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Part 2: why Feds, legislators and prudes love pedos

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Online Pedophilia This is the second in a series of stories examining firsthand how pedophiles use the Internet.

There is perhaps no group more universally despised than pedophiles, and with good reason, we'll add freely. No sensible person would dispute that children are by nature defenseless relative to adults, both physically and mentally, and therefore entitled to greater civil protections.

That said, responsible citizens may well be alarmed by efforts to exaggerate the danger of on-line sexual exploitation and contamination of children as a pretext to justify increased government surveillance and censorship on the Internet.

Indeed, an extremely complex struggle over Internet privacy and content restrictions is underway in courts and legislatures around the globe; and make no mistake, child-protective rhetoric echoes loud throughout.

Because the United States possesses the most loudly self-proclaimed 'tradition' (many would say 'myth') of individual liberty, along with some of the most Draconian, anti-libertarian initiatives pending in its courts and Congress, it serves handily to illustrate the almost schizophrenic battle between two universal human instincts: our natural tendency to protect children, and our natural tendency to seek privacy and to confront un-edited information and evaluate its significance for ourselves -- along with the cynical ways that governments and 'family-values' advocates are using the former as currency to bribe us into surrendering our rights to the latter.

Terrorists, drug lords and....pedos?

History will remember the Clinton Administration for Monica, certainly; but it will remember it as well for doing more damage to individual civil liberties than any administration prior to the shocking revelations of the Church Committee back in the mid-1970's. Former US Attorney General Janet Reno's wiretap-happy Department of Justice (DoJ) in particular sought relentlessly to secure ever-broader authority to monitor Internet activity.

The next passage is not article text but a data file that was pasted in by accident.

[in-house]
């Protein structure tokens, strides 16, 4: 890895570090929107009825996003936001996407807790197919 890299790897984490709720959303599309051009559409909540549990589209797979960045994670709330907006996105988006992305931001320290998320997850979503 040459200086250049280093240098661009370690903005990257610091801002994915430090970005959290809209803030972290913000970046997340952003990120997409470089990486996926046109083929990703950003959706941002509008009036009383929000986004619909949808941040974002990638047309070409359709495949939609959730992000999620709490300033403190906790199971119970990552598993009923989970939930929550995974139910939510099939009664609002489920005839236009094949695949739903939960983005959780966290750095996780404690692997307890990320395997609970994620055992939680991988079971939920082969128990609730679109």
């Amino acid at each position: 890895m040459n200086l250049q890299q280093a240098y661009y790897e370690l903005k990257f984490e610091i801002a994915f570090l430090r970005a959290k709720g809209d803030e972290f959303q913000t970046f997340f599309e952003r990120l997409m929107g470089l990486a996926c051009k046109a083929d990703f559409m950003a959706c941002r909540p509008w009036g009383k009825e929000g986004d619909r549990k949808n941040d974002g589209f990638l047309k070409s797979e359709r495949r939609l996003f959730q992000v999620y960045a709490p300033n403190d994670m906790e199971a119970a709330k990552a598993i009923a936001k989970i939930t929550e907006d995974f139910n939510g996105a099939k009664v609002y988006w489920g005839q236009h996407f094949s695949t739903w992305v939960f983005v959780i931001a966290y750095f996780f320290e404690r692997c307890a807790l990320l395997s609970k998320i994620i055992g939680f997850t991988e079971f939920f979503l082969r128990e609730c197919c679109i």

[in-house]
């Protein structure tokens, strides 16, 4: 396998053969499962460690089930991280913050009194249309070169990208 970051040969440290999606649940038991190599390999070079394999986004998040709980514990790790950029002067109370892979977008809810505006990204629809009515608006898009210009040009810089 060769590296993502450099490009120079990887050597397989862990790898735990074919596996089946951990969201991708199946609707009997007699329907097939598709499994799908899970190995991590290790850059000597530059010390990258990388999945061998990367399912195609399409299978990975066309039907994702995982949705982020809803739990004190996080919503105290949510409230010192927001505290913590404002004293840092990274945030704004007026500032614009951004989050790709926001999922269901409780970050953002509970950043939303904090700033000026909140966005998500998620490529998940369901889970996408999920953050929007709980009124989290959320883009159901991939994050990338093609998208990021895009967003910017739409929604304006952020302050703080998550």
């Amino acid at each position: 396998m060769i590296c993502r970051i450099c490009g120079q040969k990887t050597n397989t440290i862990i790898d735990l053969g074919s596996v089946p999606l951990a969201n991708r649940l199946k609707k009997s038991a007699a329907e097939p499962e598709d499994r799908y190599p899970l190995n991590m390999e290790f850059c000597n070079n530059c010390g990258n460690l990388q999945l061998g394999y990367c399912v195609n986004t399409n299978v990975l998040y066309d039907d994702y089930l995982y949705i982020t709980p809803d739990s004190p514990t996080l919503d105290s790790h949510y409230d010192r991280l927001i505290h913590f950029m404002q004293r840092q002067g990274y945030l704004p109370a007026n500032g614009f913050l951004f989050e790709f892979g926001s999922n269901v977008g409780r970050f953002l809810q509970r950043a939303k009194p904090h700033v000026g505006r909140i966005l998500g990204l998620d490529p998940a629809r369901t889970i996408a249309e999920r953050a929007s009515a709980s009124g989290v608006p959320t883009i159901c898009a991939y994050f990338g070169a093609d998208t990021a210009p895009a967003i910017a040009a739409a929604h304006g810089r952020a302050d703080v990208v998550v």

Reno sought, for example, to circumvent the Privacy Protection Act of 1980 (PPA), which protects publishers and journalists, researchers, authors and academicians, by forbidding the Feds from seizing, or even examining, data meant for publication along with its supporting documentary information such as notes, transcripts and related research materials.

"Because computers now commonly contain enormous data storage devices, wrongdoers can use them to store material for publication that the PPA protects while simultaneously storing child pornography, stolen classified documents, or other contraband or evidence of crime," a White House committee chaired by Reno concluded last year in a contemptible report typical of this inclination.

"Features of the Internet that make it different from prior technologies may justify the need for changes in laws and procedures that govern the detection and investigation of computer crimes," the Reno committee said chillingly.

We know what "changes in laws and procedures" means. It means that the Internet and its presumably vast population of pedos justify streamlining warrant procedures and expanding government intrusion to save the tender sprouts we all, quite rightly, love and wish to protect.

Also last year, White House Chief of Staff John Podesta insisted that government surveillance of citizens suspected of 'computer crimes' must be made easier for federal law enforcement agents, whole speaking at the National Press Club in Washington.

Blanket trap and trace orders should be permitted without prior court approval during an 'emergency', Podesta cheerfully recommended.

Back in mid-1999, Reno was touting a draft proposal for what she called a "Cyberspace Electronic Security Act", expanding a little-used law enabling the Feds to obtain warrants to sneak into private premises and install hidden recording devices. In this case, the black-bag job would be done on a suspect's computer.

Assistant Attorney General Jon Jennings' letter to House Speaker Dennis Hastert, entreating him to drum up congressional support for the scheme, was a classic piece of Clinton/Reno child-protective drivel appealing to the need for rapid action in such emergencies as "stopping a terrorist attack or seeking to recover a kidnapped child, [where] time is of the essence and may mean the difference between success and catastrophic failure."

One man's terrorist may be another man's patriot; but no one admires a pedo. This is why Reno and her minions never dared open their mouths to advocate her pet Orwellian projects without cynically appealing to the protection of children.

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